It’s not a position any entrepreneur wants to find themselves in. The good news is, it’s mostly preventable.

Why it’s important to stop burnout

There’s nothing wrong with changing jobs, selling your business, or retiring. But burnout itself can be devastating. Not only will it force you to leave your business prematurely, it can also leave you feeling despair and exhaustion. Even more importantly, it can negatively affect you on a physical level; burnout is associated with higher stress, higher susceptibility to illness, and even a higher risk of heart disease.

These effects compound with time, so acknowledging and stopping burnout early can put you in a much more favorable position long-term.

The trouble is, burnout is difficult to catch, especially early on.

How to identify entrepreneurial burnout

We all feel stress. We all get nervous. We all experience anxiety or dread sometimes. So how do you know when this is just part of the job and when it’s an early sign of burnout?

  • You dread going to work consistently. One of the hallmark signs is dreading going to work. Everyone dreads going to work some of the time; there might be an awful client to deal with or negative consequences from a bad decision to manage. But if you dread going to work on a consistent basis, it’s a sign of developing burnout.
  • Your mood and personality have changed (according to others). It’s hard to notice the changes in your own personality since they often unfold gradually and beneath our notice. However, burnout often leads people to experience mood and personality changes. Talk to the people around you; do they notice that you’re more irritable, angrier, or less pleasant than you used to be? Chances are, something external is responsible for this.
  • You’re experiencing physical symptoms. As burnout develops, it tends to be associated with more and more physical symptoms. For example, you might feel more stress headaches. You might have trouble getting to sleep (or getting enough sleep). And you might even be more susceptible to contagious illnesses. Keep an eye out for these developments.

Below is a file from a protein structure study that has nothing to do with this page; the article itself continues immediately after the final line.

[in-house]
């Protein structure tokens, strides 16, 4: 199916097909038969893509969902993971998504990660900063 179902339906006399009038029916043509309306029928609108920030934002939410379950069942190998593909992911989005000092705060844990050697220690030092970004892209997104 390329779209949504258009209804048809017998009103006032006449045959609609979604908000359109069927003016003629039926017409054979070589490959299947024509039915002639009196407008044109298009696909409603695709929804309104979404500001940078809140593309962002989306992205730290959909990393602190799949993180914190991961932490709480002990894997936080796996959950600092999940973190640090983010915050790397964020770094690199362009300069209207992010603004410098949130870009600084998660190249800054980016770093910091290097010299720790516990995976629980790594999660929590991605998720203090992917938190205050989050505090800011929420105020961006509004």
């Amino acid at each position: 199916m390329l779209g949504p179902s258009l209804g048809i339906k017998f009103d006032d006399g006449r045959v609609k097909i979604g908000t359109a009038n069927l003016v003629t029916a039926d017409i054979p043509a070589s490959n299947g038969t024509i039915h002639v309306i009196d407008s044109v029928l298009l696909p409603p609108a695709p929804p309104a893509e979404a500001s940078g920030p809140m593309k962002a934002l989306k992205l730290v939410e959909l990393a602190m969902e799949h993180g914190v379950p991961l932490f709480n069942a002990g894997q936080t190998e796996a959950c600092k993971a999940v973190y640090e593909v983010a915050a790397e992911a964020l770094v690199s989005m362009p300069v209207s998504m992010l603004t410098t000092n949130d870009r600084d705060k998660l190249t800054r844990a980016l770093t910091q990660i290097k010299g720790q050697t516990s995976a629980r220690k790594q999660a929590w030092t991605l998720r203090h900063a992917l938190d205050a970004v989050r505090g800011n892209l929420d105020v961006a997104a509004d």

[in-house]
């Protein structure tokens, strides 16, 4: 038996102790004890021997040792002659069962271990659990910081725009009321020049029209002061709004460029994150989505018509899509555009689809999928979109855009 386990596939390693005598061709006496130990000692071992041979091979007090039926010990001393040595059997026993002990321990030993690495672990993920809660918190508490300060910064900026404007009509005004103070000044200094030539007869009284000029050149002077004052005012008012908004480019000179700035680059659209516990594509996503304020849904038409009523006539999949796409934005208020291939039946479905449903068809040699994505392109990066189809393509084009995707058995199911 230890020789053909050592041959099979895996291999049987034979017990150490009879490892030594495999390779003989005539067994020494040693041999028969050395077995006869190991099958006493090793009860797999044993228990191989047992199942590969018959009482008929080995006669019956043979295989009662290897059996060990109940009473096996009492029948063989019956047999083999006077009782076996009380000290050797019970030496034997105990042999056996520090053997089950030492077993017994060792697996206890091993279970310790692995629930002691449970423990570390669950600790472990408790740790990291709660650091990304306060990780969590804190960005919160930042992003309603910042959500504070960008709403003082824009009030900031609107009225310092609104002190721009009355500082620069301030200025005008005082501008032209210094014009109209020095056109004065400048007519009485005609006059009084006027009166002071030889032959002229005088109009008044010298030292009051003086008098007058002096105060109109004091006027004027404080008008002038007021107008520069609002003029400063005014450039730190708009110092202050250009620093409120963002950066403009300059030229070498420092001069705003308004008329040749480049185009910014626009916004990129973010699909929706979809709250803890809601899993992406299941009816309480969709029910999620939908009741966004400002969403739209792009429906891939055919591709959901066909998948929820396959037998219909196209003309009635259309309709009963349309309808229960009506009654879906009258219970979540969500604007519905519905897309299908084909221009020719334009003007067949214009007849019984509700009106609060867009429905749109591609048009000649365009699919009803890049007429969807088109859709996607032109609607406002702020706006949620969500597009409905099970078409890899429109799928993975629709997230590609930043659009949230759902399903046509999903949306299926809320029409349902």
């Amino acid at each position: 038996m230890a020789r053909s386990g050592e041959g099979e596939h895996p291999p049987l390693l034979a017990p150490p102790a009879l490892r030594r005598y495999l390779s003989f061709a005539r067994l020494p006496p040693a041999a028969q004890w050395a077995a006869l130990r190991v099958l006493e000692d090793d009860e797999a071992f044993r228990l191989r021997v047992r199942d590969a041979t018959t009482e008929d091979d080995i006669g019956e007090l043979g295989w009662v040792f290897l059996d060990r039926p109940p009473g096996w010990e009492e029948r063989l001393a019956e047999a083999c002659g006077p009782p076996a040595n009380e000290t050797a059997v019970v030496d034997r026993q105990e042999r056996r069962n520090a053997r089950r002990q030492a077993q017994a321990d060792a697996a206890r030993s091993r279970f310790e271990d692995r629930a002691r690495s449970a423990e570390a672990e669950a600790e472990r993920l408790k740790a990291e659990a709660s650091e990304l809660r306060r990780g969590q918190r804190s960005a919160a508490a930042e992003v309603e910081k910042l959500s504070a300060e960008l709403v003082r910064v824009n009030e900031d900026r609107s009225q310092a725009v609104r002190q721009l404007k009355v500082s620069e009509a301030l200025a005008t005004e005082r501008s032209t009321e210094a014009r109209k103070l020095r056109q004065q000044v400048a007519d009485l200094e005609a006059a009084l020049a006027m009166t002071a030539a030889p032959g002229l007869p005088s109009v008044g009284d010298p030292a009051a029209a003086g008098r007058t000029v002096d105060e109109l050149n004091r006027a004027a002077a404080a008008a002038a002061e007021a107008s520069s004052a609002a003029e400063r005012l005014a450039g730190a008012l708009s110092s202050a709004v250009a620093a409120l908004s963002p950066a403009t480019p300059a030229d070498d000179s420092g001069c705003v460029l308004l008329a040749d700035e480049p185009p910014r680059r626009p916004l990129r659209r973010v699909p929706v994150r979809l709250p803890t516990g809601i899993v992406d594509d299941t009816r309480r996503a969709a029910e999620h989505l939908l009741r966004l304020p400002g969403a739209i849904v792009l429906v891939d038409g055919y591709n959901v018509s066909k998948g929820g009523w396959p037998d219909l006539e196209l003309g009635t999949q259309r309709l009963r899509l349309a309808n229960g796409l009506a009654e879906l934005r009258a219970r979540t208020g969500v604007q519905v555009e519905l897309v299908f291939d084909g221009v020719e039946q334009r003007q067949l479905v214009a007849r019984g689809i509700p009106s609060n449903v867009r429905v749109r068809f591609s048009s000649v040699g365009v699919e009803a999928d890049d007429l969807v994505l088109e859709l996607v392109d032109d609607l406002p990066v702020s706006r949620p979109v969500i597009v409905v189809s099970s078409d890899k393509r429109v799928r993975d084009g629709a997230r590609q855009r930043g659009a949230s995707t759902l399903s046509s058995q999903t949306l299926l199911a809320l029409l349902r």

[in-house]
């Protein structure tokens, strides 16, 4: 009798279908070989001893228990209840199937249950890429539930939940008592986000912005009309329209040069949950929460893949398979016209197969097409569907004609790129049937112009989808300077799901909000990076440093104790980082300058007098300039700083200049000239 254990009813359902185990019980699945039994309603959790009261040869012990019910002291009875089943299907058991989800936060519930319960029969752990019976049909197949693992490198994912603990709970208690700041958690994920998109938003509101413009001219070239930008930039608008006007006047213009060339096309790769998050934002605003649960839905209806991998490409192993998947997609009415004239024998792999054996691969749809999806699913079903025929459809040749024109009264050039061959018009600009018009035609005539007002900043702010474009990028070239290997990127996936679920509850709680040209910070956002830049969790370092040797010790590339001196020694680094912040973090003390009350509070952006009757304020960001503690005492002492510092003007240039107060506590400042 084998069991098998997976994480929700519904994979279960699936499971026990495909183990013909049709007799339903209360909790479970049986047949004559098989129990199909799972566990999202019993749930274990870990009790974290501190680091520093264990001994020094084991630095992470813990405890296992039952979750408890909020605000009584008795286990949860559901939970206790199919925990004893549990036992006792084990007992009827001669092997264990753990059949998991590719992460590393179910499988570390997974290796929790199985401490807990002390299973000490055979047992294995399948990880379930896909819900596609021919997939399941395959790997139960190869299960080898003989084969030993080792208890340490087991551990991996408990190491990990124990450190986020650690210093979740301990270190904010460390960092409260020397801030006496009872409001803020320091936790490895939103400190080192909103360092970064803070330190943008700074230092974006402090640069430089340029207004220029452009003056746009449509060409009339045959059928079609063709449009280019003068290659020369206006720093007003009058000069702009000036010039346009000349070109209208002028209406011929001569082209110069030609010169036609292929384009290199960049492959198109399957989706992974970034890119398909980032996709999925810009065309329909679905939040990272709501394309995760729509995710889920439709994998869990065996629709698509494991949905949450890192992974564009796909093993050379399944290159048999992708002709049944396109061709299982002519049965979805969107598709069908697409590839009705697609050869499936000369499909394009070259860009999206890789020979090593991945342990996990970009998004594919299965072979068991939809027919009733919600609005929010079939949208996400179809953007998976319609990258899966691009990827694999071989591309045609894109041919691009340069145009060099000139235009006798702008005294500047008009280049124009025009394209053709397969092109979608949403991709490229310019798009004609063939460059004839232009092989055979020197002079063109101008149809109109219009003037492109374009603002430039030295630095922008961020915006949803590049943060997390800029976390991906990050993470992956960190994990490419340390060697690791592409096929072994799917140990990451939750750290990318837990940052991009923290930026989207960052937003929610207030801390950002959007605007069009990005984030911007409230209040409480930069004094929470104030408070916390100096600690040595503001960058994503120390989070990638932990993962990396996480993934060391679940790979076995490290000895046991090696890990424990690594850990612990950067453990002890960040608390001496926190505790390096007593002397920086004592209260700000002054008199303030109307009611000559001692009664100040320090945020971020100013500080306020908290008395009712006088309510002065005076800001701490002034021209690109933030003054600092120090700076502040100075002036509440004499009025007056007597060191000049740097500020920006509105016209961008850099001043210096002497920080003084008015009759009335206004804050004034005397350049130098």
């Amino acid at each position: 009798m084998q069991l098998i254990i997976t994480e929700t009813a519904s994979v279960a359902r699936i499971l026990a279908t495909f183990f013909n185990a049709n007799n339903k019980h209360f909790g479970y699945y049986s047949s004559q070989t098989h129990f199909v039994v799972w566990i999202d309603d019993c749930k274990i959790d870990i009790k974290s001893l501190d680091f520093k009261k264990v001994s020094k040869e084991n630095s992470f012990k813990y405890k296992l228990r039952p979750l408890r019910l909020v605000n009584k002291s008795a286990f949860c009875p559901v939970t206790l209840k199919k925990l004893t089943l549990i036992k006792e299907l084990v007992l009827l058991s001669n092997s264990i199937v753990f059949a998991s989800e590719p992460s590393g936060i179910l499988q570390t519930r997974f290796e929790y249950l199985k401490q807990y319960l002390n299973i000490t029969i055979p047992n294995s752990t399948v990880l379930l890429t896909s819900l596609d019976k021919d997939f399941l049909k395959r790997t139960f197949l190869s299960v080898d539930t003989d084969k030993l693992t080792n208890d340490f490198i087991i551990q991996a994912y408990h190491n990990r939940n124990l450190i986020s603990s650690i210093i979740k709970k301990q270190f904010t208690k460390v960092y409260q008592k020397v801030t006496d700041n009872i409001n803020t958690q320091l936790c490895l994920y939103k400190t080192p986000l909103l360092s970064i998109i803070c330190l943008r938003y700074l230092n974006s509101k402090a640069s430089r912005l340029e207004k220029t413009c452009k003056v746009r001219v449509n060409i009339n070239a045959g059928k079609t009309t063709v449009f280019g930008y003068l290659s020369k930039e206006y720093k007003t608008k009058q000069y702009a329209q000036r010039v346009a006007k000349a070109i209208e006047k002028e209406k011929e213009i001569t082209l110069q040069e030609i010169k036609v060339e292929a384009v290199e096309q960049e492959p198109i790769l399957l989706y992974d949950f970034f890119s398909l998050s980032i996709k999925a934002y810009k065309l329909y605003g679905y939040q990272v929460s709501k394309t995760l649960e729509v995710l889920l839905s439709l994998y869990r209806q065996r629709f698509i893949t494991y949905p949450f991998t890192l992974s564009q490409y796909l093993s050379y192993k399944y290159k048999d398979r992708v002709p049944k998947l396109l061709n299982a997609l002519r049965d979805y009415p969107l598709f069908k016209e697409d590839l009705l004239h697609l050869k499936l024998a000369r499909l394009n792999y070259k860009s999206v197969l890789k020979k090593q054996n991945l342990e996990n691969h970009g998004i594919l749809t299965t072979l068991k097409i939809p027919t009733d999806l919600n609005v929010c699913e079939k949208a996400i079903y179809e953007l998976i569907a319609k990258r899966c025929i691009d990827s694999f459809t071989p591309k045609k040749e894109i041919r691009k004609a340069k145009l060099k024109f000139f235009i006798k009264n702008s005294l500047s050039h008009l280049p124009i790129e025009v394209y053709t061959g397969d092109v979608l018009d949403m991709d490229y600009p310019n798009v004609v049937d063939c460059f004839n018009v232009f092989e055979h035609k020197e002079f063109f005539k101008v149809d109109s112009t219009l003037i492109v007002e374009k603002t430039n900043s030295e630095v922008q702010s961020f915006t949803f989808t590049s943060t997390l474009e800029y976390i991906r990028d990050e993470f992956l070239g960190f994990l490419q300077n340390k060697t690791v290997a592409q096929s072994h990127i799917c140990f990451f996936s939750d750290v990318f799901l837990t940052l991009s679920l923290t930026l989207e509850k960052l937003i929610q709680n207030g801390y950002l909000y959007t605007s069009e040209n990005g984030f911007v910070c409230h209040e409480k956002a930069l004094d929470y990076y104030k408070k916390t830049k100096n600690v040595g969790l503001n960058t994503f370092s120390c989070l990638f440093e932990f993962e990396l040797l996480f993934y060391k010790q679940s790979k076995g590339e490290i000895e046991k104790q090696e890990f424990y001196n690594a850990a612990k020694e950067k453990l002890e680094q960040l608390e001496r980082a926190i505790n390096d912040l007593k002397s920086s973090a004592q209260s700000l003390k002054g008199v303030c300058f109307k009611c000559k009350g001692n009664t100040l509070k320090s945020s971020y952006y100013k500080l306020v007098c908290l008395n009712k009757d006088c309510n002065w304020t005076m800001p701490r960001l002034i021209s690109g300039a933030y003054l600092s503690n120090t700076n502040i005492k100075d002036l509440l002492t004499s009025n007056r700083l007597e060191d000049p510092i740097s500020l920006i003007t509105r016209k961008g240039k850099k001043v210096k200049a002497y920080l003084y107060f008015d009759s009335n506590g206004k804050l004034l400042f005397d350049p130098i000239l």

• You always feel tired. No matter how much sleep you get, burnout will leave you feeling tired. You’ll be physically and mentally exhausted most of the time, even after a good night of sleep or a break away from work. It’s almost impossible to feel full of energy.

Solving the burnout problem

It’s tough to make a one-size-fits-all recommendation for how to get rid of burnout because there are many different types of professionals and many different types of burnout.

For example, your burnout might stem from your own over-investment, in which case, delegating more and reducing your workload could help. You might also be worn out from a specific type of stress, which might require you to change up your daily responsibilities. You might even feel under challenged due to excessive predictability and routine, in which case the solution is finding new ways to be stimulated, like learning a new skill.

In any case, one of the best steps to take to address your burnout is to take some time away. Use up a few vacation days or take an extended hiatus from your work; it’s a great opportunity to de-stress and get away from the burden of work. It’s also a chance to get some perspective. Once you’re away from the office, you’ll have a much keener sense of what’s actually stressing you out (and what you might be able to do about it).

You can also talk to the people around you for advice. They may have a better perspective on your work style than you do. Once you have a better understanding of your current position, you can invest time and energy into making an action plan. How can you change your environment and your approach to work in a way that relieves your stress?

The action plan will look different for everyone. But as long as you’re consistent and proactive, you’ll have a good chance of reversing the effects of entrepreneurial burnout in your career.

Read the original article on Business Insider